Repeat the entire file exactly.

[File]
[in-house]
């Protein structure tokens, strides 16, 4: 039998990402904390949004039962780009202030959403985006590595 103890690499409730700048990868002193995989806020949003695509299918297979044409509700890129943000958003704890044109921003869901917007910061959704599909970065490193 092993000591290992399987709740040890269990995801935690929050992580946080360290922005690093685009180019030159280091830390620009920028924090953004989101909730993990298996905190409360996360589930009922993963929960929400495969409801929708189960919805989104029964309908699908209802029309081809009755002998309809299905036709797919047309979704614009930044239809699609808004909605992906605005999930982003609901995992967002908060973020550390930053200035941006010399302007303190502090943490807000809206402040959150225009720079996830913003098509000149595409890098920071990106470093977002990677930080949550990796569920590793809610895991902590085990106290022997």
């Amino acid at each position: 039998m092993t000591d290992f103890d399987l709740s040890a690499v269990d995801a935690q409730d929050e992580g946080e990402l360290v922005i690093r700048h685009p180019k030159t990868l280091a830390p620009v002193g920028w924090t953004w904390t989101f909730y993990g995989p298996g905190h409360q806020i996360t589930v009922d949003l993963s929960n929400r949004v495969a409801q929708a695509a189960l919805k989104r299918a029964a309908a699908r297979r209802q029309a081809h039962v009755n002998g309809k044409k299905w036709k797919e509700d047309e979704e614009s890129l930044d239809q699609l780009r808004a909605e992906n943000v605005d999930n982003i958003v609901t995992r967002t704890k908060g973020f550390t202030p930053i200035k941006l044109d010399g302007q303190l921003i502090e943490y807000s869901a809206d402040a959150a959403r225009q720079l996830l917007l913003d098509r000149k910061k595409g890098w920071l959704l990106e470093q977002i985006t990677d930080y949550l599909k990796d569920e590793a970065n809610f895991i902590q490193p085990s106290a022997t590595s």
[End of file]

[in-house]
């Protein structure tokens, strides 16, 4: 039998990402904390949004039962780009202030959403985006590595 103890690499409730700048990868002193995989806020949003695509299918297979044409509700890129943000958003704890044109921003869901917007910061959704599909970065490193 092993000591290992399987709740040890269990995801935690929050992580946080360290922005690093685009180019030159280091830390620009920028924090953004989101909730993990298996905190409360996360589930009922993963929960929400495969409801929708189960919805989104029964309908699908209802029309081809009755002998309809299905036709797919047309979704614009930044239809699609808004909605992906605005999930982003609901995992967002908060973020550390930053200035941006010399302007303190502090943490807000809206402040959150225009720079996830913003098509000149595409890098920071990106470093977002990677930080949550990796569920590793809610895991902590085990106290022997």
């Amino acid at each position: 039998m092993t000591d290992f103890d399987l709740s040890a690499v269990d995801a935690q409730d929050e992580g946080e990402l360290v922005i690093r700048h685009p180019k030159t990868l280091a830390p620009v002193g920028w924090t953004w904390t989101f909730y993990g995989p298996g905190h409360q806020i996360t589930v009922d949003l993963s929960n929400r949004v495969a409801q929708a695509a189960l919805k989104r299918a029964a309908a699908r297979r209802q029309a081809h039962v009755n002998g309809k044409k299905w036709k797919e509700d047309e979704e614009s890129l930044d239809q699609l780009r808004a909605e992906n943000v605005d999930n982003i958003v609901t995992r967002t704890k908060g973020f550390t202030p930053i200035k941006l044109d010399g302007q303190l921003i502090e943490y807000s869901a809206d402040a959150a959403r225009q720079l996830l917007l913003d098509r000149k910061k595409g890098w920071l959704l990106e470093q977002i985006t990677d930080y949550l599909k990796d569920e590793a970065n809610f895991i902590q490193p085990s106290a022997t590595s």